We first met the Fischlins in 1994 when we were planning the Alvis 1995 Tour of Switzerland. It was Evyonne calling from Switzerland in her distinctive voice with a touch of Scottish accent and an offer of help to organise the itinerary that started a long friendship and many happy miles of Alvis motoring, good company and fine dining in fabulous places. From beginners in tour organisation they demonstrated a flair for it and continued every year to organise a rally for their friends and later formed Neuchâtel Classic. Some weeks after we met Evyonne and Daniel on their trip to the UK in February 2017, enjoying a good pub lunch with the usual fun and laughter, we learned that she had developed cancer. She began what became a long series of operations culminating in the all clear last year. We were privileged to be Daniel and Evyonne’s guests to coincide with the British Car Meeting in Morges and celebrate her recovery. Later last year, on a cruise, she was taken seriously ill again and began further surgery. Sadly, by March, it was evident that nothing more could be done for her. After some isolated weeks in hospital, she spent her last few weeks at home where she died in Daniel’s arms. Naturally Daniel, their daughters Laurence and Jo are devastated but were all able to be with her at the end. Her funeral was today, 28th May and we shall forever remember a unique and wonderful friend.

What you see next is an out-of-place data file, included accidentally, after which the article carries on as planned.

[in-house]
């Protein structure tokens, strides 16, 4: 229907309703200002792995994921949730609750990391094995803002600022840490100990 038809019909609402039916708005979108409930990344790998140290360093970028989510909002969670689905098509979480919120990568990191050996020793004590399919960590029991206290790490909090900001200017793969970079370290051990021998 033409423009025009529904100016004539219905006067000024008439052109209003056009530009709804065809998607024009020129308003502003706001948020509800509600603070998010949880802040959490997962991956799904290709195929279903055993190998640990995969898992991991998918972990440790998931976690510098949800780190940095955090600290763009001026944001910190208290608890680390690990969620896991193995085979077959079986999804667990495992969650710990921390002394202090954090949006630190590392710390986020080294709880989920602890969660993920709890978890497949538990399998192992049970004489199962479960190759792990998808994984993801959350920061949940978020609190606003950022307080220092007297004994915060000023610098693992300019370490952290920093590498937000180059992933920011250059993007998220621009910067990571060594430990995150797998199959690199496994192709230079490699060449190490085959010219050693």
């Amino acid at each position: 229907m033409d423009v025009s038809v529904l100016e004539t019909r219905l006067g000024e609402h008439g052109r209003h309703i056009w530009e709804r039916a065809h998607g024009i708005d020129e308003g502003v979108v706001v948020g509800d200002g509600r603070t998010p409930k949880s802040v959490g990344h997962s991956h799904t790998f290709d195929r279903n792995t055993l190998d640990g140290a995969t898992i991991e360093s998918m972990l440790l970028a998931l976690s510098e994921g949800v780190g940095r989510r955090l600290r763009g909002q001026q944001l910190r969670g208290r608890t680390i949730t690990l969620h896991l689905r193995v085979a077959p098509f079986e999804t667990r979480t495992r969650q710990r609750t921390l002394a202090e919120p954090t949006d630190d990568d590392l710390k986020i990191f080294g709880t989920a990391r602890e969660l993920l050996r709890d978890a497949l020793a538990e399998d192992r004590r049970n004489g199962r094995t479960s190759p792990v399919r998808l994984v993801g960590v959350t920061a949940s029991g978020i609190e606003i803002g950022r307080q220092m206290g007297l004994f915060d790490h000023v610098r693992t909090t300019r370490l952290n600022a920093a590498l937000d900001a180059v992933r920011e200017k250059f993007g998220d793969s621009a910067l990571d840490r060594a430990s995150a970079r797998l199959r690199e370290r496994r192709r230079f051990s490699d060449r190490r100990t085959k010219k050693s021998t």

Tudor Francis writes: “When I attended the Graber Treffen in 2015 I was very fortunate to seated next to Evyonne for the evening meal. She was the perfect dinner companion: warm, lively and witty with an impish sense of humour. I had been having second thoughts on being at the event as I’m not a sociable animal by nature, but she made me feel at ease. I should quickly add that all the people at that event were very friendly and the atmosphere was wonderful.

Ron Walton writes: “It is of course some time since I last met Evyonne at an AOC event.She was always  a very friendly, charming, warm lady. I remember on one Swiss tour, a drive around Lake Geneva was scheduled, Jane wanted a day off, and when Evyonne discovered I couldn’t go she arranged for her sister or sister in law to come with me. I always enjoyed their company. Best Wishes, Ron”